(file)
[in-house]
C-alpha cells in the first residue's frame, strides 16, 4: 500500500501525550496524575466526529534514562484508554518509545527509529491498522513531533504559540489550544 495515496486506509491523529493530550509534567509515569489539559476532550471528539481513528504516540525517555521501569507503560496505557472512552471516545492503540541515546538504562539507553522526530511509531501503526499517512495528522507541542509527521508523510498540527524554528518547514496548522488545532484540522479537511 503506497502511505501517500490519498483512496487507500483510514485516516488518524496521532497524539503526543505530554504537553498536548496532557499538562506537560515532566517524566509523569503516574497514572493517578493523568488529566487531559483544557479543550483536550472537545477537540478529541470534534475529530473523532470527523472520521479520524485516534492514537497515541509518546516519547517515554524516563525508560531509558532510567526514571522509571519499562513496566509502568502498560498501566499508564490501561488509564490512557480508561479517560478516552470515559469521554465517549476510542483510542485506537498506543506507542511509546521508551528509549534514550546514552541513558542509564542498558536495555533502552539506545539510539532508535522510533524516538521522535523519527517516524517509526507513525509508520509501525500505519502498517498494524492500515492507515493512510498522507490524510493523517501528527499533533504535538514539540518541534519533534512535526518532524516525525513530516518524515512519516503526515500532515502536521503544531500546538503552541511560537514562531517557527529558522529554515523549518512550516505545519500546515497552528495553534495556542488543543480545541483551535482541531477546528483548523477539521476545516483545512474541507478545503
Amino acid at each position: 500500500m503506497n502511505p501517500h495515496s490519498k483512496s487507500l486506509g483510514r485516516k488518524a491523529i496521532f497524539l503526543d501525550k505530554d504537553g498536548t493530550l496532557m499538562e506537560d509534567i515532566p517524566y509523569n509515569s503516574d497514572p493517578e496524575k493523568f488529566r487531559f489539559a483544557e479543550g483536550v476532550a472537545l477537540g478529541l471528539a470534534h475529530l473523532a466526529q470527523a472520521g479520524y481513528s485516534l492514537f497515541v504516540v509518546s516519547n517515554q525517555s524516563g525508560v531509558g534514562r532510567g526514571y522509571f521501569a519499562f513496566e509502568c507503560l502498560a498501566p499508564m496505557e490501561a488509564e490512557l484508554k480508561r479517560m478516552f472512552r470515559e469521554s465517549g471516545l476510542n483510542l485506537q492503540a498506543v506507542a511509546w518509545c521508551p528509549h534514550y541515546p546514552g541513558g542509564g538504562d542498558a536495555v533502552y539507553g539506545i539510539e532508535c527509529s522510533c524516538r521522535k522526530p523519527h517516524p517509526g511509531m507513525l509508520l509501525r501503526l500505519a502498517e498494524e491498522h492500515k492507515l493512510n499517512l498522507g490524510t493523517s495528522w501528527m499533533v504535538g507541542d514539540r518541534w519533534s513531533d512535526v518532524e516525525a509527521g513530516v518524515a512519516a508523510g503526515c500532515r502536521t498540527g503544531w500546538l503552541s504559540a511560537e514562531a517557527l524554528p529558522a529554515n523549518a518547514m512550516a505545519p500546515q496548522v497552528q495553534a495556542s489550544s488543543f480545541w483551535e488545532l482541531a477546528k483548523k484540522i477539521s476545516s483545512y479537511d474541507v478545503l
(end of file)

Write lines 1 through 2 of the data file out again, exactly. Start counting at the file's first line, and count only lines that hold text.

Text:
[in-house]
C-alpha cells in the first residue's frame, strides 16, 4: 500500500501525550496524575466526529534514562484508554518509545527509529491498522513531533504559540489550544 495515496486506509491523529493530550509534567509515569489539559476532550471528539481513528504516540525517555521501569507503560496505557472512552471516545492503540541515546538504562539507553522526530511509531501503526499517512495528522507541542509527521508523510498540527524554528518547514496548522488545532484540522479537511 503506497502511505501517500490519498483512496487507500483510514485516516488518524496521532497524539503526543505530554504537553498536548496532557499538562506537560515532566517524566509523569503516574497514572493517578493523568488529566487531559483544557479543550483536550472537545477537540478529541470534534475529530473523532470527523472520521479520524485516534492514537497515541509518546516519547517515554524516563525508560531509558532510567526514571522509571519499562513496566509502568502498560498501566499508564490501561488509564490512557480508561479517560478516552470515559469521554465517549476510542483510542485506537498506543506507542511509546521508551528509549534514550546514552541513558542509564542498558536495555533502552539506545539510539532508535522510533524516538521522535523519527517516524517509526507513525509508520509501525500505519502498517498494524492500515492507515493512510498522507490524510493523517501528527499533533504535538514539540518541534519533534512535526518532524516525525513530516518524515512519516503526515500532515502536521503544531500546538503552541511560537514562531517557527529558522529554515523549518512550516505545519500546515497552528495553534495556542488543543480545541483551535482541531477546528483548523477539521476545516483545512474541507478545503